“A purely optical and sound situation does not extend into action, any more than it is induced by an action. It makes us grasp, it is supposed to make us grasp, something intolerable and unbearable……but sometimes also too beautiful, ……” 

 Gilles Deleuze in Beyond The Movement-Image, Cinema2-The Time Image. 


The ubiquity and interactive edge of modern auditory systems have been achieved in tandem with other socio-cultural and technological enhancements of a post digital environment. Leaps in sound reproductions, electroacoustics, multimedia, psychoacoustics and sound engineering enjoy a large chunk of investments and visibility but still constitute an incomplete pie without the conceptual understanding and theorisations around patterns of listening, modes of perception and nature of interaction in a technologically mediated world. 

Immersive Audio is necessarily preceded by Immersive sound and embedded auditory systems in plastic environments are preceded by embedded sounds in the natural acoustic environment. However much technology might dissuade us from acknowledging the organic processes in nature we continue to mobilise a complex set of skills to listen, hear, comprehend, interpret and respond to the signals that float around us and accompany us in our daily routine. These same skills are remodelled to facilitate the functioning of technologically mediated audio systems.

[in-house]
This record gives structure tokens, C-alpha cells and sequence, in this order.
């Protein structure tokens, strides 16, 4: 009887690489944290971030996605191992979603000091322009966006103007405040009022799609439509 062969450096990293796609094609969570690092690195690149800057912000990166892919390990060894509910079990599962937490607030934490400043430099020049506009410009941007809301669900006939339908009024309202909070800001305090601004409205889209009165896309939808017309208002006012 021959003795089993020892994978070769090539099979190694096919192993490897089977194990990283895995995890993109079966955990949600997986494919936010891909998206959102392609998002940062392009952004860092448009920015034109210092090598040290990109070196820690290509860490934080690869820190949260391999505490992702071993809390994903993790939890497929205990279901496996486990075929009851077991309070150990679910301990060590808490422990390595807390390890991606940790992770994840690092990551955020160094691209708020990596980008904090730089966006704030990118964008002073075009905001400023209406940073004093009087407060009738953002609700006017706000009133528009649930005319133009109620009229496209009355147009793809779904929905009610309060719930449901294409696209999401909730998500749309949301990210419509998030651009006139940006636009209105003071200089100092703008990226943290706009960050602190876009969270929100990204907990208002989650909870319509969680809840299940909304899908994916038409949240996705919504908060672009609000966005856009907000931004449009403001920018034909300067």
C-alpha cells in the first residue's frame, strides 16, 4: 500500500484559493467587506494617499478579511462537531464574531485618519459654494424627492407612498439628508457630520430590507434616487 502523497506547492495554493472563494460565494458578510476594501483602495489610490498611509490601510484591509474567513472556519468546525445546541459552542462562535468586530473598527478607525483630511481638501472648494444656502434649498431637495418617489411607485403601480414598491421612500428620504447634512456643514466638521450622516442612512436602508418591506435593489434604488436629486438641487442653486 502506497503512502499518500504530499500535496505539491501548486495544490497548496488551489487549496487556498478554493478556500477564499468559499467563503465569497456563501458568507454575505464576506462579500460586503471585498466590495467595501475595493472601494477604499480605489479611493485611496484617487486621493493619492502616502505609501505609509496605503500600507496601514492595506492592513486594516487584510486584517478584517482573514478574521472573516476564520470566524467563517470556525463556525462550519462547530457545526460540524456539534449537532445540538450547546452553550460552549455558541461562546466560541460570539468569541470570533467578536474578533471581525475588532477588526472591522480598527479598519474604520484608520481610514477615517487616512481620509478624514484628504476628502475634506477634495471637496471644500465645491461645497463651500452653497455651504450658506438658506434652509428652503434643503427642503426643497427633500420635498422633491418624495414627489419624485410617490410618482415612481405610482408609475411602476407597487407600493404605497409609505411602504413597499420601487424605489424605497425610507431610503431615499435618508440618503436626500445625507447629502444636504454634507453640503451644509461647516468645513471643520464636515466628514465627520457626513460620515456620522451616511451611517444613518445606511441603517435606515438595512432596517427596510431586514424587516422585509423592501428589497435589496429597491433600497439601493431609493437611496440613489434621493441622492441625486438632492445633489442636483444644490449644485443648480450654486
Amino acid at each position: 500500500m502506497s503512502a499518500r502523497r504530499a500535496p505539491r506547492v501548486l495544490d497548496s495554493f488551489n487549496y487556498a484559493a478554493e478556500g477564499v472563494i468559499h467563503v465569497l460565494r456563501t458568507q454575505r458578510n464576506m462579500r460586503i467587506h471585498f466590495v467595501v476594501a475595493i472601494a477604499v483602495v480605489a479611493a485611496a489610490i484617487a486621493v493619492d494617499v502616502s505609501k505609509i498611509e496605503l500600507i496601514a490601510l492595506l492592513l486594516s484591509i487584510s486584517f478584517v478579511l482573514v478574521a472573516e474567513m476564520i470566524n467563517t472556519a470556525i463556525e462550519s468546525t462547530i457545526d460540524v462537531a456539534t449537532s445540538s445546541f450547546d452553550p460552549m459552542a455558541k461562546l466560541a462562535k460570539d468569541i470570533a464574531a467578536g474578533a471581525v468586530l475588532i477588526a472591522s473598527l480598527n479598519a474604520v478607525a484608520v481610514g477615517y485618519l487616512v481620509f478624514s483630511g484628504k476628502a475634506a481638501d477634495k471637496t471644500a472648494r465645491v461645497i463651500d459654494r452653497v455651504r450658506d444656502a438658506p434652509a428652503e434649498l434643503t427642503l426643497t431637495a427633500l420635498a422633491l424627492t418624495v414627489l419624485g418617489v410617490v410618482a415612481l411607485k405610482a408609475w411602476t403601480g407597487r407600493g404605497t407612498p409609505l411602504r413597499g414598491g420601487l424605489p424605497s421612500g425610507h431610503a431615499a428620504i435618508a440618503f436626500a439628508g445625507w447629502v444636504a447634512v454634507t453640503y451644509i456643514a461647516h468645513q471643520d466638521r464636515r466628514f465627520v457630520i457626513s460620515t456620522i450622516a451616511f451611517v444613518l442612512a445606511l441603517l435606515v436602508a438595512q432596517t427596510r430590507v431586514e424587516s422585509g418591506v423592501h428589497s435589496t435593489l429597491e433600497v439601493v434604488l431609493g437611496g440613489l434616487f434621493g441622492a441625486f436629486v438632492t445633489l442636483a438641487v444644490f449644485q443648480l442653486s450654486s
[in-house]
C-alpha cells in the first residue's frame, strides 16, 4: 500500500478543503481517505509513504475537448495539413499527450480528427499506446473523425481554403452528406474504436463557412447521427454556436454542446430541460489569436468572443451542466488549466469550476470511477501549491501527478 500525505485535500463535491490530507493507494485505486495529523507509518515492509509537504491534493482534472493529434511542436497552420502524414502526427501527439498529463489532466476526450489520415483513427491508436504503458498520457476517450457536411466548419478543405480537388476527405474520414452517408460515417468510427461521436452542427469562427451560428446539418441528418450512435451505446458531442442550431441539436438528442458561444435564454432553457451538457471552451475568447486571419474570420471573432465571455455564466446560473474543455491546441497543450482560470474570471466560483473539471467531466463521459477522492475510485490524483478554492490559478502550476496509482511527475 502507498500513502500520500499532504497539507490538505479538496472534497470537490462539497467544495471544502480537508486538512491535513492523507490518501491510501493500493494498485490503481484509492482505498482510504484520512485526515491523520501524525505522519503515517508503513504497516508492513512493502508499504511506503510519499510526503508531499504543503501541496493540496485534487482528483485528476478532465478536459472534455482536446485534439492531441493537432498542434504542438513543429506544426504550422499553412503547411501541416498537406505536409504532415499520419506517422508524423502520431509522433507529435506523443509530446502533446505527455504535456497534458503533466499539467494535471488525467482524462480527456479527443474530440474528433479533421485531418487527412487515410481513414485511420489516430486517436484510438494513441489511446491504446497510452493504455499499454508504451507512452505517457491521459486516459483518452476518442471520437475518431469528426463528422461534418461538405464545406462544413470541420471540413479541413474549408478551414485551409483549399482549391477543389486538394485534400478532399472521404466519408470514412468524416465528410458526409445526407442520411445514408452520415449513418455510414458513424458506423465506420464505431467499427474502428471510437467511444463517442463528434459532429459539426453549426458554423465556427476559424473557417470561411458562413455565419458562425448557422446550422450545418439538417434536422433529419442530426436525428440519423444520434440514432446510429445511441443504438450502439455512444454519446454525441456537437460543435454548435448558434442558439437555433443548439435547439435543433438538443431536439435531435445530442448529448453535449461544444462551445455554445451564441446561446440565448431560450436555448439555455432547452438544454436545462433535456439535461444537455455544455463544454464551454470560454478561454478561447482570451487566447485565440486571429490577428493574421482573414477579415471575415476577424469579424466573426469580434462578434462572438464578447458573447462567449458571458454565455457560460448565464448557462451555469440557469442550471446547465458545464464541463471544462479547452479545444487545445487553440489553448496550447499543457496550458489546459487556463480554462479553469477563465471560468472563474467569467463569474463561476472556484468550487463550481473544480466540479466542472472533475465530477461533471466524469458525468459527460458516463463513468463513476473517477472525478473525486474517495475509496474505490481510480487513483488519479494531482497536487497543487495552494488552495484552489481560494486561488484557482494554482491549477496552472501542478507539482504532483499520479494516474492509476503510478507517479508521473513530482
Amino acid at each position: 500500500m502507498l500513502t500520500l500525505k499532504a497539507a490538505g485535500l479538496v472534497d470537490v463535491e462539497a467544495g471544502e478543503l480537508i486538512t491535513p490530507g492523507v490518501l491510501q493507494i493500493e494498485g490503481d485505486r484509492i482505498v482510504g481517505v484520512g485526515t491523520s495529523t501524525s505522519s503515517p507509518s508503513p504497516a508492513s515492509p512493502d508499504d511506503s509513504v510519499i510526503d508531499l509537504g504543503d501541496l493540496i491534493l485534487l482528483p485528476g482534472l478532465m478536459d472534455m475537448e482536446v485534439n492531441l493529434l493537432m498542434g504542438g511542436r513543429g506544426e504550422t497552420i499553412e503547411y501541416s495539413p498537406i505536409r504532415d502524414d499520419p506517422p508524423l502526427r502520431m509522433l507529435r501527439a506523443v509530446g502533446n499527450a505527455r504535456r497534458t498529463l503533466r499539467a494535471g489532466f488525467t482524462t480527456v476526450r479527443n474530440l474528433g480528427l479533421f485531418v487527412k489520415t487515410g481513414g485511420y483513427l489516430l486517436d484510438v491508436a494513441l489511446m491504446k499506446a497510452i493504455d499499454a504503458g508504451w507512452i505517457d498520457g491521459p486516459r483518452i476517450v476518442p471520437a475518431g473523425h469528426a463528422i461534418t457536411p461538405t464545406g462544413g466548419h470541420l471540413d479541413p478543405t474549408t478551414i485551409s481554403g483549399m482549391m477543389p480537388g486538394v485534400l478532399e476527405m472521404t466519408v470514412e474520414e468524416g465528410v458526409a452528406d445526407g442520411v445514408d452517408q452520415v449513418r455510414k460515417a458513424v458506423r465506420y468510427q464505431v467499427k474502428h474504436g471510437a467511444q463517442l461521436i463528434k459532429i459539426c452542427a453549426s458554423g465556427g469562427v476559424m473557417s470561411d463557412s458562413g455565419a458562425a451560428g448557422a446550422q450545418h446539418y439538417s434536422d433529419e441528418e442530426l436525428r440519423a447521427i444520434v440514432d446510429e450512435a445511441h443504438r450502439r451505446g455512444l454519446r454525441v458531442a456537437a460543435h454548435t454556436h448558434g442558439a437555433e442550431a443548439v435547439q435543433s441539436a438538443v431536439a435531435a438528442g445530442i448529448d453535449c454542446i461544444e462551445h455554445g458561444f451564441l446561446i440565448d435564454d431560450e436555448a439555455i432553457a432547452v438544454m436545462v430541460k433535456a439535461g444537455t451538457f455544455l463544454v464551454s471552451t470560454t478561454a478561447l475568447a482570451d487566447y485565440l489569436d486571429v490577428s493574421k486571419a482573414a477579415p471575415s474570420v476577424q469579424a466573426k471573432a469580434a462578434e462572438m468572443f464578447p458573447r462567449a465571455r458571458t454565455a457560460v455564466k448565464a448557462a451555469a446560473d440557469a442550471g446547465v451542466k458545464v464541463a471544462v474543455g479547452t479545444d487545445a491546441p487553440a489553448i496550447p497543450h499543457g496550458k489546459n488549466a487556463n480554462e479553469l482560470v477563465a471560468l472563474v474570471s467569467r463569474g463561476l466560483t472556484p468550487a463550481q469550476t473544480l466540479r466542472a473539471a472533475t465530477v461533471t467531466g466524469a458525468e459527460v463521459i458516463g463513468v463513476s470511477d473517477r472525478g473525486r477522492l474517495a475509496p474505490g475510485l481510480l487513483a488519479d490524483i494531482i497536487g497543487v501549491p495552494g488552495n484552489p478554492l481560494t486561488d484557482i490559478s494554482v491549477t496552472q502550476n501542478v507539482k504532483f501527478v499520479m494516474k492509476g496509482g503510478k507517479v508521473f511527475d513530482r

In this presentation I will like to draw out a preliminary framework of aural interactions in our natural acoustic environment and then draw correlations with practices in sound design in cinema that tend to be immersive in quality. Secondly, I would like to highlight the immersive characteristics of archetypal sounds. 

2. Patterns Of Listening 

In her scientific paper Understanding Immersive Audio: A Historical And Socio-cultural Exploration Of Auditory Displays, scholar Milena Droumeva presents a literature survey of the studies conducted on listening patterns and perception from which two major groups of listening pattern emerge. She elaborates, 

Two major groups of listening are ‘everyday listening’ [8], [9], [10], [1] – omni-directional, semi-distracted, adaptive-interactive listening that focuses on immediate information-processing of sound, and ‘analytic listening’ [4] – attention to detail, ‘expert’ activity focussed on an aesthetic or analytical experience. Based on these patterns, Truax has developed a number of terms exemplifying major listening modes and processes. Listening-in-search involves a determined seeking of a particular sound template in an aurally busy environment. Listening-in-readiness involves background listening with an underlying expectation for a particular sound or set of sound signals (such as a baby cry) [4]. The ‘cocktail party effect,’ conceptualized by many AD designers, is a special mode of listening-in-search, which involves a ‘zooming in’ on a particular sound source – often semantic-based (speech) – in an environment of competing sound information with the same spectrum. 

An acoustic ecology that provokes both the modes of listening(Everyday/Analytical) is shrouded in an oppositional conditioning of both understanding as well as lack of comprehension. While the listener’s mind achieves a stasis with those sources that it’s able to comprehend it is unsettled with respect to other sources. Lack or it’s opposite can both be ascertained by causes that are cultural or physical. While physical reasons that create lack can lead to unease, cultural conditions can create a whole array of feelings like uncanny, wonder, strangeness or enigma all of which have an affective potential. (Example: L’Eclise). I would like to argue that immersion is achieved by both engagement